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My daughter’s class at Australian Music Schools is studying towards a Grade 3 Theory exam in May this year. The class have always sat their Theory exams together, enjoying the experience they had in Grades 1 and 2 of sitting nervously outside the exam centre and finally being called in, and ‘debriefing’ together afterwards before returning (or in some cases not, if they could convince Mum and Dad ) to school. It has always been a bonding experience for them, including the long wait for the results.
Last month when the entries were due and the examination date was discussed, some students found that they had clashes with school camps and other important things.
Their teacher, Michelle Madder (my co-author of the Sight Reading Books) then decided to give them the option of enrolling for the online exam instead. Michelle explained to them that although both the cost and the content of the exam are exactly the same, a fair amount time would have to be spent familiarising themselves with the online format (in addition to all the time spent learning and revising the theory concepts in class). Michelle also reiterated that although the online exam could be taken at any time, she wanted them all to do it on around the same date as the actual written exam. The class would then move on together to Grade 4 concepts.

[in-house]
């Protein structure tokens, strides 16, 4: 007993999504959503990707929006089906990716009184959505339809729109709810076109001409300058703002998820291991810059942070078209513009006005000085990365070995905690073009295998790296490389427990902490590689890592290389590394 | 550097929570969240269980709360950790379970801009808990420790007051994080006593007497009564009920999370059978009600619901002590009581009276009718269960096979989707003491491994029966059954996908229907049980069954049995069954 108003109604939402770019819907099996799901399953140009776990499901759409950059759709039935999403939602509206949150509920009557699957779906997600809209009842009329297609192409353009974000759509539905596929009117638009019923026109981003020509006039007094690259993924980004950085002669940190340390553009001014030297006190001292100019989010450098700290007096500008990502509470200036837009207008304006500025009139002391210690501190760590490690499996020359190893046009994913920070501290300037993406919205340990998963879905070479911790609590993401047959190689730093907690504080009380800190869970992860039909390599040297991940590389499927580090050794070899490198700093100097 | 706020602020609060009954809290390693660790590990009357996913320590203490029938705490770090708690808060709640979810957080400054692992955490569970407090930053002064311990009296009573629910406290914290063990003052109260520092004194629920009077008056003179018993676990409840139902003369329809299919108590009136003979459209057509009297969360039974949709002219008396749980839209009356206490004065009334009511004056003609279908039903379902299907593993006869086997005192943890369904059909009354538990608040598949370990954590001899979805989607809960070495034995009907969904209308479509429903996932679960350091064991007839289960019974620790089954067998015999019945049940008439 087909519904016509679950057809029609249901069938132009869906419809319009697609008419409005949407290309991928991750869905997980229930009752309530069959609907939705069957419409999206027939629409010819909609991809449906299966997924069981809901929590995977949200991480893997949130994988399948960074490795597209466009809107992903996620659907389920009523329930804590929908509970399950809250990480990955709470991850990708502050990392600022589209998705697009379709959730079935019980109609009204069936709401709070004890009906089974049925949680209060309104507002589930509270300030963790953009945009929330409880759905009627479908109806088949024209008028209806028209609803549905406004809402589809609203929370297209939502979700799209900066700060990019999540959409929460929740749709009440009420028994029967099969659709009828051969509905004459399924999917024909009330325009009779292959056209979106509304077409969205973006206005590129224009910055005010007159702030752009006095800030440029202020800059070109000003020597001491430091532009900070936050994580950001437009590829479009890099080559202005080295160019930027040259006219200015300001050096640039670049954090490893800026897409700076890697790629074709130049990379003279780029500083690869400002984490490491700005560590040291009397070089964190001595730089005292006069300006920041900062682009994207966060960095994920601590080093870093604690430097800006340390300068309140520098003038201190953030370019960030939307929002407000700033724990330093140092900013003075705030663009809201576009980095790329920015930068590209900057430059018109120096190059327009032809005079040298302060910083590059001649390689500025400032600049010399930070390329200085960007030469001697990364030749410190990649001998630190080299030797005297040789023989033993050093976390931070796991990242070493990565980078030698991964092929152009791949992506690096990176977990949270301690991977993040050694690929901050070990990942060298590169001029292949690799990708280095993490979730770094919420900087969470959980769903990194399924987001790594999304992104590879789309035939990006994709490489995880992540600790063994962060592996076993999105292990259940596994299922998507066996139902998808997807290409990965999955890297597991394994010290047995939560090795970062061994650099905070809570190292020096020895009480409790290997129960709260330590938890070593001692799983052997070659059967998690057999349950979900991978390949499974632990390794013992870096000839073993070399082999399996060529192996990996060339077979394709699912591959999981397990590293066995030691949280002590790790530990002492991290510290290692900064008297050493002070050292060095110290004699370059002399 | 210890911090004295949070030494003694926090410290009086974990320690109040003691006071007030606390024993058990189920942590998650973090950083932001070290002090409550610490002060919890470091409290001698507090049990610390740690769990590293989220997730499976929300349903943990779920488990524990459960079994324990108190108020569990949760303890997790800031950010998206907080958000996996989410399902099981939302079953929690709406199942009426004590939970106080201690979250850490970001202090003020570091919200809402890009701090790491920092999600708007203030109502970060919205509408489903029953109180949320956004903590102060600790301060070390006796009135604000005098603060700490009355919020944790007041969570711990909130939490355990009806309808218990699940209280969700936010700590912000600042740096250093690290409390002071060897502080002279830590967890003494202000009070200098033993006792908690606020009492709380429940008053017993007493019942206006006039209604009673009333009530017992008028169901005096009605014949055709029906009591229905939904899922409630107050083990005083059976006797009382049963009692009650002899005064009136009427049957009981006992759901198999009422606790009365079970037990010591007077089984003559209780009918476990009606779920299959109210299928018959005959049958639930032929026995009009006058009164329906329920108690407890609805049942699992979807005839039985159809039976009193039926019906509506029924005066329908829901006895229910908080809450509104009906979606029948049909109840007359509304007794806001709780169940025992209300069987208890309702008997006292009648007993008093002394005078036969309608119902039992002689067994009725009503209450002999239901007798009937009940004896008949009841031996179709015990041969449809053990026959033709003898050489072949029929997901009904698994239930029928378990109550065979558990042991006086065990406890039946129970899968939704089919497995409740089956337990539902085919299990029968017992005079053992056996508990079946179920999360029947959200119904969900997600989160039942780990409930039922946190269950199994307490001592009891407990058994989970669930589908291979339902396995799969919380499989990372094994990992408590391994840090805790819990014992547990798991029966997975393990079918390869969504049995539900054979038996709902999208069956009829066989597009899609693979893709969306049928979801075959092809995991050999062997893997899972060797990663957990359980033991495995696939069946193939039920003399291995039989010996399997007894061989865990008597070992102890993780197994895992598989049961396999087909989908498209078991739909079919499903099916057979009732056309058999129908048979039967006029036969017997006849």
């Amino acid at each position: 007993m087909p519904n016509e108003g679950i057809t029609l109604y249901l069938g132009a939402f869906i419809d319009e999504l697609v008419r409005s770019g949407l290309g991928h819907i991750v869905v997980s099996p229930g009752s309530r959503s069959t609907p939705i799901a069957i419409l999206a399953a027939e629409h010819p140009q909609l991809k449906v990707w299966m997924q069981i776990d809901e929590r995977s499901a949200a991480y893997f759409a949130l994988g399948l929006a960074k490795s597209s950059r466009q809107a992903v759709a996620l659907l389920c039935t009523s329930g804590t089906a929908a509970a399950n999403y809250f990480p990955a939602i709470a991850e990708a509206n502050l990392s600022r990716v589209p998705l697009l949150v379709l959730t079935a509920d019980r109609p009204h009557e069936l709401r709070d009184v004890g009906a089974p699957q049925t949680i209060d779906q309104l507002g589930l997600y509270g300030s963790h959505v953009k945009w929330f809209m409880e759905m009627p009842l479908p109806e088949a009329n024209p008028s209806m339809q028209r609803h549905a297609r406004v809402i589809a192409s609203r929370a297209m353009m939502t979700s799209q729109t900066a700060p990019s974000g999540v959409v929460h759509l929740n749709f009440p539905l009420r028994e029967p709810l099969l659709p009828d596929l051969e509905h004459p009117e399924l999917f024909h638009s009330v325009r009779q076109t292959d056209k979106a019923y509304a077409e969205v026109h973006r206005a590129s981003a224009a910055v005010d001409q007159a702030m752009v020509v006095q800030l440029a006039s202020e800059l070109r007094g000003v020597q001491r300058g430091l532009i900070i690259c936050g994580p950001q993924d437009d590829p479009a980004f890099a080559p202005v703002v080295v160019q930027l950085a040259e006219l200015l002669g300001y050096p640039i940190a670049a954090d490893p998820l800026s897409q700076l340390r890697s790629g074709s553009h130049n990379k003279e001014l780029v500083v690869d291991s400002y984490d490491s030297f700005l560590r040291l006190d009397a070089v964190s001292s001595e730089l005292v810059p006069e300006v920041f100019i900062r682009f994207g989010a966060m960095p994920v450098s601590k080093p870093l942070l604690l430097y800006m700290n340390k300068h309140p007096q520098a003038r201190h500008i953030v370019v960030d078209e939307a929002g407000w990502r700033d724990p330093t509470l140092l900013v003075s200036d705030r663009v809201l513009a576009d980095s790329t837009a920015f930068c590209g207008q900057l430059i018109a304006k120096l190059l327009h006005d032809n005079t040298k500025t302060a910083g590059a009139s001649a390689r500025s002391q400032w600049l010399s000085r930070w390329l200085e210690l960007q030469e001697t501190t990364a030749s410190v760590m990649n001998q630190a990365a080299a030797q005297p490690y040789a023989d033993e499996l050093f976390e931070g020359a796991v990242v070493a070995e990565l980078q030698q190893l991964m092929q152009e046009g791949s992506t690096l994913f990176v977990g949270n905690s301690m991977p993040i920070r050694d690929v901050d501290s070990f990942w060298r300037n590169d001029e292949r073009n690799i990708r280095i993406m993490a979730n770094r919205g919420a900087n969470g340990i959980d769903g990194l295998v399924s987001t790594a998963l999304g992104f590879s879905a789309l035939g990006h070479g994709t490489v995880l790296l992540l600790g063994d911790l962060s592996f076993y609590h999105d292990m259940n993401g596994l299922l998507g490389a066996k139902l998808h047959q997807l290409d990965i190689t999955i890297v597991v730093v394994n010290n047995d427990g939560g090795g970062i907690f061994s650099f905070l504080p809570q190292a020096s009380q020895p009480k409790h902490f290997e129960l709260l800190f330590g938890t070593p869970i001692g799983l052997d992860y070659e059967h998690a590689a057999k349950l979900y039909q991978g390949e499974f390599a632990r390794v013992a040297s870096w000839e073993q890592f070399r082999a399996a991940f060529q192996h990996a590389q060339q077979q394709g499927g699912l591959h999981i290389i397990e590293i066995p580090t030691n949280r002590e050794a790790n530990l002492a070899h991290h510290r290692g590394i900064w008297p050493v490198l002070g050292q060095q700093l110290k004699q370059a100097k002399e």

An interesting thing happened. Despite the fact that a) the online exam could be done at home at any time and b) there was no 6-8 week wait for the results, all but one student chose NOT to do the online version. They preferred to re-arrange any potential clashes and do the exam ‘in real life’, as my daughter puts it! She even commented that she felt her results would not be ‘proper’ results if she did it online.
This raises the question: are students missing out on a valuable face-to-face experience by doing their exams online? Although the online exams are supremely convenient, to both student and parent, perhaps it really is important to go through the nervousness associated with being in a strange room with strange people and still trying to perform at your best.
Then there is the issue of what may become a lost art: actually writing music on manuscript paper, rather than dragging and dropping symbols on a screen. This is where the 21st century is taking us, but is it a bad thing? Just as we don’t write with quills on parchment anymore, perhaps this is just another step in the evolution of how we document things. Does it really matter if a student can’t draw a treble clef or write a scale neatly? My gut feeling is a resounding YES! it does matter! But when I look at it from an evolutionary point of view, and I see that it’s just as easy to compose and create and understand music without having to painstakingly draw it… well now I’m not so sure, the jury is most certainly out for me on that one.